Letter: Is Trustee Flexibility Wrong Approach?

By Kristen Townsend Wallman

Is it responsible to build a swimming pool in your backyard if you can’t afford to fix your home’s leaky roof? Most homeowners would probably say, no.

Yet, with $443 million dollars in facility improvement needs, Davis School Board Trustees made the decision to spend $8 million on a swimming pool, leaving other critical repair projects undone.

Students at the Valley Oak campus were sent home during the school day last week because of a break in an old water line.

Valley Oak campus is home to Da Vinci Charter Academy as well as the Children’s Center—the state-funded preschool for children referred through Child Protective Services, families who are homeless, children who are at risk due to neglect or abuse, and children who qualify for special education preschool. These are students and families who are no less deserving of quality learning facilities than coaches, students, and parents who want their very own brand-new swimming pool.

According to school records, approximately 78 students were involved in aquatic sports in the 2017-2018 school year. By contrast, projects at facilities within which hundreds of students are educated did not make the prized First Priorities list. These projects are, thus, not expected to be funded by the to-be-approved $150 million facilities bond.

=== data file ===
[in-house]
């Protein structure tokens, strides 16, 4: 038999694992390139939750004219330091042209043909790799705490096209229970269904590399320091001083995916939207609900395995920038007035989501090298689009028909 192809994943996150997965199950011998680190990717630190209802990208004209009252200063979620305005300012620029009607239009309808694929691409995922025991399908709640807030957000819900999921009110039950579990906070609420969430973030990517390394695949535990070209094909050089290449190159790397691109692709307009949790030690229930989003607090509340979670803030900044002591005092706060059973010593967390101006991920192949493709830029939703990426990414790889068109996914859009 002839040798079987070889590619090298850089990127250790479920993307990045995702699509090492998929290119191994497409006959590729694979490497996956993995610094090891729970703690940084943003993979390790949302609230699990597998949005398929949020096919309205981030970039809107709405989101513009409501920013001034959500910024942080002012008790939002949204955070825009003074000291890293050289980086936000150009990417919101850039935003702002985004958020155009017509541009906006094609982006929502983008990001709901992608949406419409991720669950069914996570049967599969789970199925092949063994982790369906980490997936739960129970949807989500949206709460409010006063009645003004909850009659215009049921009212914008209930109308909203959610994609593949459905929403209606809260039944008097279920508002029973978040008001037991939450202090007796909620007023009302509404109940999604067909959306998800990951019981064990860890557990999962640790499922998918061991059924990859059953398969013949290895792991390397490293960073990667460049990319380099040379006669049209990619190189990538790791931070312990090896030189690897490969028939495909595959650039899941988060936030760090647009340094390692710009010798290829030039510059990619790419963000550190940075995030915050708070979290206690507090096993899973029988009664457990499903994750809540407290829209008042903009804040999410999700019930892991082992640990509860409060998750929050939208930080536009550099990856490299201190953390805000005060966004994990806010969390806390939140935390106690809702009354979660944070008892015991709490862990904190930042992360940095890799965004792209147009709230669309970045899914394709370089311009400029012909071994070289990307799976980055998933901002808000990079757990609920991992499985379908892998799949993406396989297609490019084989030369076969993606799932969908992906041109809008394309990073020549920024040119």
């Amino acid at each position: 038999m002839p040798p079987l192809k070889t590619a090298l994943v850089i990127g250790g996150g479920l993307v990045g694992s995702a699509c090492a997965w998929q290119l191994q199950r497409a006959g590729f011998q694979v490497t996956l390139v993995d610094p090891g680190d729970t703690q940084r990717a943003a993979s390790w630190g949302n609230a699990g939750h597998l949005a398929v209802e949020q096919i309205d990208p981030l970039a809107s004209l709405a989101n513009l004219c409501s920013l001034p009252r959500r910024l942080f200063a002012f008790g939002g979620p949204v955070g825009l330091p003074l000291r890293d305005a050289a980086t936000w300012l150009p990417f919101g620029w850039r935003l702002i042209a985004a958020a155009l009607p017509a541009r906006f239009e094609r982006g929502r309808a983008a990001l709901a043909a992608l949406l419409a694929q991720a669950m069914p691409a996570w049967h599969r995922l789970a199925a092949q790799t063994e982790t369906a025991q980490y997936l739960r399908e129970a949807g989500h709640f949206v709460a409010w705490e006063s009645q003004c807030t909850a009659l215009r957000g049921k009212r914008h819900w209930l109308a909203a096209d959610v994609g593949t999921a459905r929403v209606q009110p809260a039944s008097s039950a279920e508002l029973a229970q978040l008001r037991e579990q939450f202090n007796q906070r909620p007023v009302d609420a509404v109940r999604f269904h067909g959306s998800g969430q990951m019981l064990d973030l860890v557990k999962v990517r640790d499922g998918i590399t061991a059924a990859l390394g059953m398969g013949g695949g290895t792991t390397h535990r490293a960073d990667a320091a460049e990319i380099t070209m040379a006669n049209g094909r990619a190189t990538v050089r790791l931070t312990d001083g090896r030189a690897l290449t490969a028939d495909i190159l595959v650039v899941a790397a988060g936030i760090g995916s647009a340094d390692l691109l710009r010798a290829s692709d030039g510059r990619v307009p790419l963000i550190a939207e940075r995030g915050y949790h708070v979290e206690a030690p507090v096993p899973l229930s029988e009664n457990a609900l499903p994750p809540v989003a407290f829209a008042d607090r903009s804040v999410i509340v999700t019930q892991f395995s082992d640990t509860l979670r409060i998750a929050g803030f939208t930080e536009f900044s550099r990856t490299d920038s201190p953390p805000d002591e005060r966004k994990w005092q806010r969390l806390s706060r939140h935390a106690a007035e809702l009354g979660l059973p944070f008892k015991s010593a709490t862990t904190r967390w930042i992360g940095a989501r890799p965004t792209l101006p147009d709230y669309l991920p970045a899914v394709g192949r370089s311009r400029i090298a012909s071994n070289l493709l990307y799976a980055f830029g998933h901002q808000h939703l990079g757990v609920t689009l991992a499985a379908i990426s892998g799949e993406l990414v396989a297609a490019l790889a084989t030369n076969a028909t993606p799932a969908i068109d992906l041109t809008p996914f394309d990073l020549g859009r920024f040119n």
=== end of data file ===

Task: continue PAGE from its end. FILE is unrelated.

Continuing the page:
Allocating scarce resources in a fiscally responsible way is a critical part of being a Trustee. Does the pool facility decision meet that standard?

We learned during last week’s board meeting that ballot language will be “flexible” so that present and future board members will be able to re-prioritize facility needs after the bond passes. However, the pool decision makes me question whether flexibility is such a good idea.

I’m curious how the School Board weighed the costs and benefits of the pool against the district’s other unmet facility needs.

I didn’t read about the ongoing expenditures associated with maintaining the pool. Have the all-encompassing costs and benefits really been analyzed?

Providing an equitable education for all includes properly maintaining the facilities that house critical educational programs serving all sorts of students. $8 million for a new aquatic facility, plus the ongoing cost of safety and maintenance, for the convenience of a handful of students, doesn’t strike me as equitable.

School Board Trustees, please revisit adding a pool facility and other facility maintenance needs.

I think we can do better than this.

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Disclaimer: the views expressed by guest writers are strictly those of the author and may not reflect the views of the Vanguard, its editor, or its editorial board.

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  1. Tia Will

    I have no direct stake in this choice. My daughter was a competitive swimmer but is long past her public school days. It is her current situation that makes me write at all.